Let me first say thank you very much for writing your WB book. It has literally saved my life. I was suffering from so many health problems and no doctor could figure out what was wrong with me. Just a small list:

    – chronic fatigue syndrome (I would walk maybe 2 blocks and be exhausted)
    – poor sleep
    – weird dizzy spells
    – bloated stomach
    – skin rashes
    – acid reflux
    – moodiness
    – gas/flatulence
    – weight gain
    etc…etc

    But after giving up wheat most of my problems have diminished or gone away completely, and I’m only 1 month in.

    The only thing I disagree with you on is eating Spelt bread, which you say is not good to eat. I have switched to spelt and my health symptoms are still improving. I tried gluten-free bread, but it was so disgusting that I had to stop eating it.

    I have noticed no difference regarding the speed of which my health problems are resolving themselves between gluten-free bread and spelt bread.

    Keep up the great work!! And I’m severely ticked off our governments have allowed this modified wheat poison into our food supply. Very, very ticked off!!

    Again, thank you very much for writing your book.

    Johnny de Haan
    Toronto, Canada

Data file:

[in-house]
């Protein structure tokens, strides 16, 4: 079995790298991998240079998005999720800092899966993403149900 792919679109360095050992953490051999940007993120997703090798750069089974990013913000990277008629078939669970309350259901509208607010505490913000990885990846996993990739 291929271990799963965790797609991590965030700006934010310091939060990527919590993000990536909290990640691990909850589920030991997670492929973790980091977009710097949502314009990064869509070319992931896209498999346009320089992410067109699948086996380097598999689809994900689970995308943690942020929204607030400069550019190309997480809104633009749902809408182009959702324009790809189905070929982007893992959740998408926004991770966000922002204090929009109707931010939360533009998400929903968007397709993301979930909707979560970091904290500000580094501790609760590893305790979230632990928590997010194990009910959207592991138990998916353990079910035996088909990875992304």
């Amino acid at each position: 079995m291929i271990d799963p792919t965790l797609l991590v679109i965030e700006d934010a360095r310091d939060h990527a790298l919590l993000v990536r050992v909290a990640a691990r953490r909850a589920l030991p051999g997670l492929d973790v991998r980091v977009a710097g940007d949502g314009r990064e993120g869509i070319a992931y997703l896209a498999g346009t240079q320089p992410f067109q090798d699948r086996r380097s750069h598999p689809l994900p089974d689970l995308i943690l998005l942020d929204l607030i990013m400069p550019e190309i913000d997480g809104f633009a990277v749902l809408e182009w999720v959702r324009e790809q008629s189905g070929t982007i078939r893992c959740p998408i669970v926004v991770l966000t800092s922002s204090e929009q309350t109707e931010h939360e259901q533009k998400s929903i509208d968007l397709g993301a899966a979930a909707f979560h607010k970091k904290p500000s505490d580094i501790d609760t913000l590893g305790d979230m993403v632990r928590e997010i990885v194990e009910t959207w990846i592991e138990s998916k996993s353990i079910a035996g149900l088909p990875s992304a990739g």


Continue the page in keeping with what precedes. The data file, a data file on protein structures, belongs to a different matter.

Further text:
14. 10044

    Dr. Davis,
    I’ve been WF for almost a year. Back in Jan 2013 my tsh was 1.7 and back then I’d lost 10 pounds (down to 131lbs)…since July I started gaining all the 10 pounds while eating the exact same foods. I started a kelp binge in september (2 a day) and my latest tsh is still 1.7 (t4: 7.5, t3: 2.6), cholesterol 143…how long do you think it’ll be before my tsh goes down below 1? my sodium level is high, does that contribute to this?
    thank you.

    p.s. I’ve read “I lost the wheat but did not lose the weight” post like a 100 times!

    • Alice C.

      Hi 10044,
      I am not a medical doctor but I read a lot about health and nutrients. After the initial weight lost, some people may benefit from increasing their carb intake to 100g or so per day if they don’t feel right. I know Dr D. recommends 60g net carb per day. I went low carb since mid March and lost the weight I needed to loss. However, about 1.5 months ago, I started to wake up with extreme thirst 2 – 3 times every night. It was very tiring and unbearable. If you check out the carb intake curve on Mark’s daily apple, you will see a range of intakes for different purpose. Perfect Health Diet also suggest more carb intake from safe starch. Although I find that their recommendation is a little high. People who does intense labour work also need more carb. For some of the population, it stresses their bodies to go under low carb for an extended period of time. Their cortisol level go up and weight lost stall. After I increase my carb intake, I no longer wake up with extreme thirst. By increase, I mean 50 g steamed sweet potatoes and 1/2 banana a day. I believe we are all unique and one rule may not apply to everyone. We have to find out what work best for us.